I would remove any setup you made on the routers to set up DMZ host, port forwarding, ssh after making a backup / notes of how you have things configured.
- enable NAT Port Mapping Protocol (NAT-PMP) or Universal Plug and Play (UPnP) on the FiOS router.
- Set up the AirPort in Bridge Mode
- Set up iCloud on the Mac to have Back To My Mac enabled (you can turn it off later - but this lets you use Apple's diagnostic test to verify NAT-PMP/UPnP are working on your specific network topology and settings.
- Power down the mac, then the AirPort, then the router. If any have battery backups, consider powering them down too. Start up the router, wait 60 seconds or so, then the airport, wait 60, then the Mac.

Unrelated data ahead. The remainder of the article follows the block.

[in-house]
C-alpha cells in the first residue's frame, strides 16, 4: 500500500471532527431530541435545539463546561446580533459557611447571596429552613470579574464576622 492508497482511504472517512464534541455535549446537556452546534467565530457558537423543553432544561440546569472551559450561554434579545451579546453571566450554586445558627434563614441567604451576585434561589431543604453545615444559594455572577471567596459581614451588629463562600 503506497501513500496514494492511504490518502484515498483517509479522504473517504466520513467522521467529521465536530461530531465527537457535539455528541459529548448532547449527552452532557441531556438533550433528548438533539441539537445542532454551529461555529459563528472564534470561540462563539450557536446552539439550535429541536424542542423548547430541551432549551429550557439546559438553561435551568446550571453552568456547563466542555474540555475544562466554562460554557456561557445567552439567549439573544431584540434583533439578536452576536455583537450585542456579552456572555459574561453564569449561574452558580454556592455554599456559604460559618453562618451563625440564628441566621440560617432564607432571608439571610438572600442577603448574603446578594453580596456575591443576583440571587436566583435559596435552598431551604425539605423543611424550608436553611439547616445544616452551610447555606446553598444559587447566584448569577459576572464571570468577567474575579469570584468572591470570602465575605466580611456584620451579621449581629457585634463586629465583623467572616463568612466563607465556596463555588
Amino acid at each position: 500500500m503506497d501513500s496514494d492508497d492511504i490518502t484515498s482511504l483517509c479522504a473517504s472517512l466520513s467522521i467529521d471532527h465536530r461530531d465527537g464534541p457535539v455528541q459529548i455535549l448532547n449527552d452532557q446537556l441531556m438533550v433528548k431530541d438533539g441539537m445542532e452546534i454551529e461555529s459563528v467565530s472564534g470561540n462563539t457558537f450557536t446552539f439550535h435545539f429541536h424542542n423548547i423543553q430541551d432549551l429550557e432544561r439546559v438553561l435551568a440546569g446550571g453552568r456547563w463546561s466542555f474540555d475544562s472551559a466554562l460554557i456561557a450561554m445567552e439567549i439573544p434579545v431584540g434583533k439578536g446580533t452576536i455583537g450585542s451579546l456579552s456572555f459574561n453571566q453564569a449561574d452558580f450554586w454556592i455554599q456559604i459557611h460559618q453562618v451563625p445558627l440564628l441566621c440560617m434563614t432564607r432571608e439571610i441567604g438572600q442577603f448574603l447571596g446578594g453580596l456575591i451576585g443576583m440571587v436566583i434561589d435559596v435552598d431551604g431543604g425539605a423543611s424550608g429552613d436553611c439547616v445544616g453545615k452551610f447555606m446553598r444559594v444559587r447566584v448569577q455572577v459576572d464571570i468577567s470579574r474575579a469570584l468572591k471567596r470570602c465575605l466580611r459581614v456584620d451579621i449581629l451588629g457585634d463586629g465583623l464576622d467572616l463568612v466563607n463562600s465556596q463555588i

At this point iCloud preferences will show an error condition if you don't have inbound access to the Mac.
At this point you can go off Apple's Help in Finder - search for "Share your screen using Back to My Mac" - it should show you detailed steps and troubleshooting if it doesn't work. - https://help.apple.com/machelp/mac/10.12/index.html?localePath=en.lproj#/mh15597
To test remotely, use another Mac:
- sign in to the same iCloud account on that mac
- open terminal
- Shell menu - new remote connection
- select ssh
- select the host that is remote
Observe the shell command like
ssh -p 22 remoteMac.442113223.members.btmm.icloud.com.
If you can ssh in, then you know the router and the mac are set up to pass incoming ssh traffic on the default port 22 to the Mac connected to your router.
At that point, you can then think about making up tunnels or know if you are set up for IPv4 or IPv6 on the FIOS connection and routers.